Saulsman: A request to continue exciting unfamiliarity

One of the the best things about college is that everyone is new. Aside from the few people who might have trickled along from your high school, strange faces are the new normal. I see a brand new face every single day when I take the time to stop and look at my surroundings. When arriving at Case Western Reserve University, this idea completely frightened me. Coming from a high school where only one other person came to Cleveland means that thousands of people are new to me. This is not unique to my experience. Thousands of CWRU first-year students come to North Residential Village in mid-August feeling the same way. This is where Orientation Week comes in and saves the day.

For seven days, we are compacted into a group and are forced to memorize names and faces. Icebreakers after icebreakers are introduced and, soon after, are collectively hated. It is through this unanimous dislike towards silly bonding activities that the group actually begins to bond. Small friendships begin to form out of mere proximity.

Switch over to the dining hall, and these small relationships begin to stand in line together and to invite other people to sit with them. As strange as it may seem to ask a stranger to sit down with you, the fact of the matter is that all of us were strangers to each other. So, in some way, none of us were. We all had this in common.

Why is it that after orientation week, we close ourselves off? During those seven days, the normal thing to do is to smile at a random person and to ask them their name. Now, just five weeks later, we stare blankly at the salad bar, shove vegetables on our plates and run to our table where the comfort of our friends awaits. Friends, I must say, that are still as mysterious to us as the next person. I mean, come on. We only met them five weeks ago.

We are still in the first couple of months of college. We should not be closed off to the idea of inviting new people into our lives as we would have been during orientation week. No one should feel as though they do not have any friends.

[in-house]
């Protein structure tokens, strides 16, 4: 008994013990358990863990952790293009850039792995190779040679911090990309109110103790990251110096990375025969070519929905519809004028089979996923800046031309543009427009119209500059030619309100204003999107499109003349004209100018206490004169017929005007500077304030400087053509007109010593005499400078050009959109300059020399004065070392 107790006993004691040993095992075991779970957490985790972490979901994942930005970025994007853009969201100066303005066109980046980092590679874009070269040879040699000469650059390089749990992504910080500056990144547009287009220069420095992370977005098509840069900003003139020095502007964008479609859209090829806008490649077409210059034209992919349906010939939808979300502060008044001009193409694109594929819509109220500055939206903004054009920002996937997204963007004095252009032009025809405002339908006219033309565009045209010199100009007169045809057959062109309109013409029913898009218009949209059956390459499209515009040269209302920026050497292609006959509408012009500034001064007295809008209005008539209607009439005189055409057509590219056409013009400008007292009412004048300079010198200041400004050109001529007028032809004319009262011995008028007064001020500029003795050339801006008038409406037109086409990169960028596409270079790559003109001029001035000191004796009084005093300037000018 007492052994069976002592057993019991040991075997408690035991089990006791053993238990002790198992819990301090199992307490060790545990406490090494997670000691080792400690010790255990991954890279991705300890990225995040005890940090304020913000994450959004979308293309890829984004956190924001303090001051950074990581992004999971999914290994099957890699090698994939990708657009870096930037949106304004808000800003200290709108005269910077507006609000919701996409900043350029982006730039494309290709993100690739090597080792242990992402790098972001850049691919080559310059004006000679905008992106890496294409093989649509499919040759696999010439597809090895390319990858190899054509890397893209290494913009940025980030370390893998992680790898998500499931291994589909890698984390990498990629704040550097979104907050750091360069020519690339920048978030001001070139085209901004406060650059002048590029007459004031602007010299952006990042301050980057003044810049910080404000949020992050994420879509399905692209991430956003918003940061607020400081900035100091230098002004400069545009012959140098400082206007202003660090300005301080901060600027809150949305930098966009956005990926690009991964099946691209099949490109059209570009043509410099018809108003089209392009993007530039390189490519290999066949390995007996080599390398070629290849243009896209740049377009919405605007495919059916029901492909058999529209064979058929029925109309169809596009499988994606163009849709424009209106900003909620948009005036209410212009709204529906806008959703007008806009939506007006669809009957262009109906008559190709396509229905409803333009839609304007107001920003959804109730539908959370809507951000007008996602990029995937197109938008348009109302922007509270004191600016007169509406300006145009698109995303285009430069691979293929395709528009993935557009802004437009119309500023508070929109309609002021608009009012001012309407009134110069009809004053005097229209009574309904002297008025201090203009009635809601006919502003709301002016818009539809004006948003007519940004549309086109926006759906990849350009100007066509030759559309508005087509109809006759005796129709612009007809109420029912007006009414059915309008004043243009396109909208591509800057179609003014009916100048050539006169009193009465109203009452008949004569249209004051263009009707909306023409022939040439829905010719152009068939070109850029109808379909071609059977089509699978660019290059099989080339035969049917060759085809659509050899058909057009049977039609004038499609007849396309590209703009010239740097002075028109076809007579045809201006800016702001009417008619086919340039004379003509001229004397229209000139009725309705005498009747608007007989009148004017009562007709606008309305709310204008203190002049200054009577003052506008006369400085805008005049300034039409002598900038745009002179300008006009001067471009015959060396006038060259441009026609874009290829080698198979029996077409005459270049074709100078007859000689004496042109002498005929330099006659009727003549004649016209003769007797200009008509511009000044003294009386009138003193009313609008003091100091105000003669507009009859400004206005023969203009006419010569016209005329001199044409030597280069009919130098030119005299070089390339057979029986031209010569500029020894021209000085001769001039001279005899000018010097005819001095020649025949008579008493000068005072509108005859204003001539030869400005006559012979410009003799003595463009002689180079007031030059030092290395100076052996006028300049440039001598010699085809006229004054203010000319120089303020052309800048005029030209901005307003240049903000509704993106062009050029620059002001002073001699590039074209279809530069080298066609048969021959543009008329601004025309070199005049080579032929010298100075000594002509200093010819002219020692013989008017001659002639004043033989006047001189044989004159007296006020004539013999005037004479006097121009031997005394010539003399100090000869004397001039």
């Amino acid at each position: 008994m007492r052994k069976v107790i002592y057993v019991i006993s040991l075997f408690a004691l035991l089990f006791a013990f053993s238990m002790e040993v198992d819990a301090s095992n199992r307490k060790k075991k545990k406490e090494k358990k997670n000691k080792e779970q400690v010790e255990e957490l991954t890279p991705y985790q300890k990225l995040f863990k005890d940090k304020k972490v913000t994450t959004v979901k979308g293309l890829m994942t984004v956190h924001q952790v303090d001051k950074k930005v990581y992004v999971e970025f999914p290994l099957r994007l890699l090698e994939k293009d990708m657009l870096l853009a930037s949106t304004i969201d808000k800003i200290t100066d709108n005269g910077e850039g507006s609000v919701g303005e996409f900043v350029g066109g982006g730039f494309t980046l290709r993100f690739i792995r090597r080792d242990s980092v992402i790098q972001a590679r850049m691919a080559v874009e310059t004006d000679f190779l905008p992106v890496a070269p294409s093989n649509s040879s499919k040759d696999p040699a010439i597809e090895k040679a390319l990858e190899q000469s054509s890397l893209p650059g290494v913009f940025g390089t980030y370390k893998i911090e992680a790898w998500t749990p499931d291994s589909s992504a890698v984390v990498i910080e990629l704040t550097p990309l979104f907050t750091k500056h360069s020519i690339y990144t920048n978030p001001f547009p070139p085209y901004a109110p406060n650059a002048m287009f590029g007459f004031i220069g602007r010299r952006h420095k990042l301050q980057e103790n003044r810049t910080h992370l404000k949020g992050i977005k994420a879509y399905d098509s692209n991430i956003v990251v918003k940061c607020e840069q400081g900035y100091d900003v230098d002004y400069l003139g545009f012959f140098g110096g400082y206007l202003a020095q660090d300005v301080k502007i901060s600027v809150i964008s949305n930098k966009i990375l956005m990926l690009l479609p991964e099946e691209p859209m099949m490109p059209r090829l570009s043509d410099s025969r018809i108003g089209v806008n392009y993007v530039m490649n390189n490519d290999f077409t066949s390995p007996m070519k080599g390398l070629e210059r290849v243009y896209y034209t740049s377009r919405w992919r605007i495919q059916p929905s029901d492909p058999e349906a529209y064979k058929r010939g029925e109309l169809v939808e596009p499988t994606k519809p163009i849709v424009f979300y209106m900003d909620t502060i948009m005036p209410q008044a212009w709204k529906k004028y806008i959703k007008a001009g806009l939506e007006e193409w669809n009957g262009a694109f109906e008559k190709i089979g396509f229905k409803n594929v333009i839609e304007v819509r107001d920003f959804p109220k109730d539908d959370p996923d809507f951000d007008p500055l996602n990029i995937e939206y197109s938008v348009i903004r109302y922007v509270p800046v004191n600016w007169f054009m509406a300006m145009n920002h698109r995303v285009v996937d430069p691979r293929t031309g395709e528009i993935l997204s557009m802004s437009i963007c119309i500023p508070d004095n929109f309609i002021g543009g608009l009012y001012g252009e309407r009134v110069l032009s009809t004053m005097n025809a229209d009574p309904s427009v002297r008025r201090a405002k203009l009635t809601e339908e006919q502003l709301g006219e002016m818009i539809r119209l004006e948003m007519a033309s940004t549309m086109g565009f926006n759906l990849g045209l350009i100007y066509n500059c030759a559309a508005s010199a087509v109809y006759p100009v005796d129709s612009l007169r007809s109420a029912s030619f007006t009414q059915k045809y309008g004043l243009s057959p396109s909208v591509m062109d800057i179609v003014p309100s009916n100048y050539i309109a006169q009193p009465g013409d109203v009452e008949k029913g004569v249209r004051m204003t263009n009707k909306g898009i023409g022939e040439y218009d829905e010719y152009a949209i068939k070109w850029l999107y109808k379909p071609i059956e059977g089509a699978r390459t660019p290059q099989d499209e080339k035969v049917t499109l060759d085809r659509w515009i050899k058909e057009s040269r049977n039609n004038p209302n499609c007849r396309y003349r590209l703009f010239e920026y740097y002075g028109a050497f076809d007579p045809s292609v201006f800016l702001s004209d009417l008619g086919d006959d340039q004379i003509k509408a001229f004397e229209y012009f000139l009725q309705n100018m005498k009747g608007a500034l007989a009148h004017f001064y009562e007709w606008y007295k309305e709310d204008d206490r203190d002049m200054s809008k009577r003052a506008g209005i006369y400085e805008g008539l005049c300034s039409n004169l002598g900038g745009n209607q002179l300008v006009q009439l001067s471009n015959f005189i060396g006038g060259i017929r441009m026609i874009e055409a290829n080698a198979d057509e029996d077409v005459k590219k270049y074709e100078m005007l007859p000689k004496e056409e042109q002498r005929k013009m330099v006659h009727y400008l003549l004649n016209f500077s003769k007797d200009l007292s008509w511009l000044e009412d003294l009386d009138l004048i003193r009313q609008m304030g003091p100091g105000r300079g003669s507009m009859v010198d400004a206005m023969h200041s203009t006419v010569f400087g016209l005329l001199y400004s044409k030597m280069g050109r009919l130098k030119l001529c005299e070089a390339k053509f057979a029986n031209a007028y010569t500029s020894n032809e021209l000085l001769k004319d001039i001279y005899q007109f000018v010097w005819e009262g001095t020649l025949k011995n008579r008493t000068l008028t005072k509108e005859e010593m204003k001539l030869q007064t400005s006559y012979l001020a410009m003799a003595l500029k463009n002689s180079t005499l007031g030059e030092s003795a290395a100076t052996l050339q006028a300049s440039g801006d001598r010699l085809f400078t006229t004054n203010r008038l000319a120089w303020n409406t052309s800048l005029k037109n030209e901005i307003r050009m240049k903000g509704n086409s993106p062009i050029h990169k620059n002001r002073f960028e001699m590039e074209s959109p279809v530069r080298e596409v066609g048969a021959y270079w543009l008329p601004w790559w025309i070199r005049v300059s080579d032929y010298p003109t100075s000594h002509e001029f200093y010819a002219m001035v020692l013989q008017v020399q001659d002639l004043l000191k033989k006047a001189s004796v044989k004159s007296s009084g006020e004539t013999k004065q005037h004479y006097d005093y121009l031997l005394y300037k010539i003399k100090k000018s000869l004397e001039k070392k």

There is a guy I see almost every day. His headphones are in, and he walks alone. He was in my orientation group. I recently discovered his name through innocent inquiry, yet still some barrier prevents me from walking up to him, reintroducing myself and establishing a friendship. I am not sure what this barrier is. Is it simply because it is not orientation week and the vibe of exciting unfamiliarity has vanished?

At this point, no first-year student should be eating alone at Leutner. The day will come when we have all found our way on this campus, but that day should not be today. We need to fight the urge to hole up in our friend group. The time is now to spark up a conversation with someone who seems to be a bit lonely. And even if they want to be left alone, at least you tried, right?

Get out there and make some more friends. Orientation isn’t over.

Courtney is a first-year student majoring in psychology. And maybe sociology. And maybe cognitive science. One of her talents includes not being able to decide what she wants to do in life.